I’m hoping that next year my plate will be clear enough to fit NaNo into my schedule. If that happens, I may also try doing the blog version of NaNo, NaBloPoMo, again. I did try that a year or two ago for about a week and a half before my school schedule got too hectic.

The other thing that I love this year is that most of my projects are writing this semester. So far, this month I’ve completed a 47 page screenplay, which is about 8,250 words. Technically, I didn’t have to write one that long. The requirement was a 15-30 page screenplay, but I’ve had an idea for a TV show pilot knocking around in my head for far too long, so this seemed like the perfect time to get it out.

I also wrote a short story, which I may eventually share here, which was 1,570 words. In addition, I’ve got another screenplay of the same length as the one above that I am going to finish over Thanksgiving break.

All in all, adding those together, I’ll have probably done around 18k words by the end of NaNoWriMo season. It’s not 50k words, but with my schedule, it’s not too bad.

Tell me, are you doing NaNo? How close are you to your end goal?

My Unfortunate Hogwarts House Assignment

I was never allowed to watch or read the Harry Potter series as a kid, but I did read it when I was 16. I have been a fan since then, and ironically, I got my mom into it too. But, I had never done the actual Pottermore sorting quiz until earlier this year.

I’ve taken other “non-official” sorting tests before this. Usually, I either get Slytherin, Gryffindor, or if it’s an option, some combination of the two. I think I’ve gotten Ravenclaw like twice.

Before I tell you what I got on the official test, take a moment and think about which house you think that I would belong to. Let me know in the comments. I’m curious.

I promise I’m going to reveal it in a second, but I need to explain something. See, I made the mistake of taking the test immediately after I started dating The Boyfriend. I was in, shall we say, a slightly abnormal state of mind at the time.

I was on cloud nine with excitement. I was thinking things like, “Everything is awesome right now!” and, “All is well with the world,” and “I’m the happiness person on earth!”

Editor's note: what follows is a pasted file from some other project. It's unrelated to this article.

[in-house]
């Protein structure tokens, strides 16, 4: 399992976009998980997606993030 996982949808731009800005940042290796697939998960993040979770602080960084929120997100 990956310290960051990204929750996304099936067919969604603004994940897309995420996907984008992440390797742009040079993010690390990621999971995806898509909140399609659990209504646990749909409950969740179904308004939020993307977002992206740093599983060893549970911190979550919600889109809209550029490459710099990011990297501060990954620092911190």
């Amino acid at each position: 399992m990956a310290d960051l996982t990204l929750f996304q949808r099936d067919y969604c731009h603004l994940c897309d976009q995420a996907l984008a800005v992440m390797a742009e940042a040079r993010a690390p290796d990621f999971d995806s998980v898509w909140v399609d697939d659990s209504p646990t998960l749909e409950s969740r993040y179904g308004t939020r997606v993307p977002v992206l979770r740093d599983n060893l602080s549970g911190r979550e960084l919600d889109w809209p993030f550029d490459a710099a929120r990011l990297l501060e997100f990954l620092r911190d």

So I took the test. And apparently, I’m a…

Hogwarts houses


Okay, look, nothing against Hufflepuffs. Some of my favorite people are Hufflepuffs. But I’m not one of them. I may have the hard work and loyalty traits down, but I’m far too cynical, competitive, and “intolerant” to be a good Hufflepuff.

And by the way, I (for some reason) took the Ilvermorny (American Hogwarts) sorting quiz months before I took the Hogwarts test and, more importantly, months before I met The Boyfriend. I got the Horned Serpents house.

From several articles that I read, Horned Serpent seems to line up with Ravenclaw, which for me, actually makes sense. When I look at the list of traits for Ravenclaw, those are the ones that most line up with my personality.

But who knows, maybe deep down I really am an adorable little badger with a love of fairness and patience…


Late to the Party – Uncharted 2: Among Thieves

I didn’t think after playing the first Uncharted game that they could get better. I was wrong. Uncharted 2: Among Thieves was a fantastic addition to the series.

In a lot of ways, Among Thieves was very similar to Drake’s Fortune. The controls were more or less the same, which I enjoyed. I did play the game on “very easy” because I’m a loser I like to play games for the fun and the story (and not be too tempted to throw my controller at my TV). I’ve gotten a little bit better at not falling off of every surface to my death.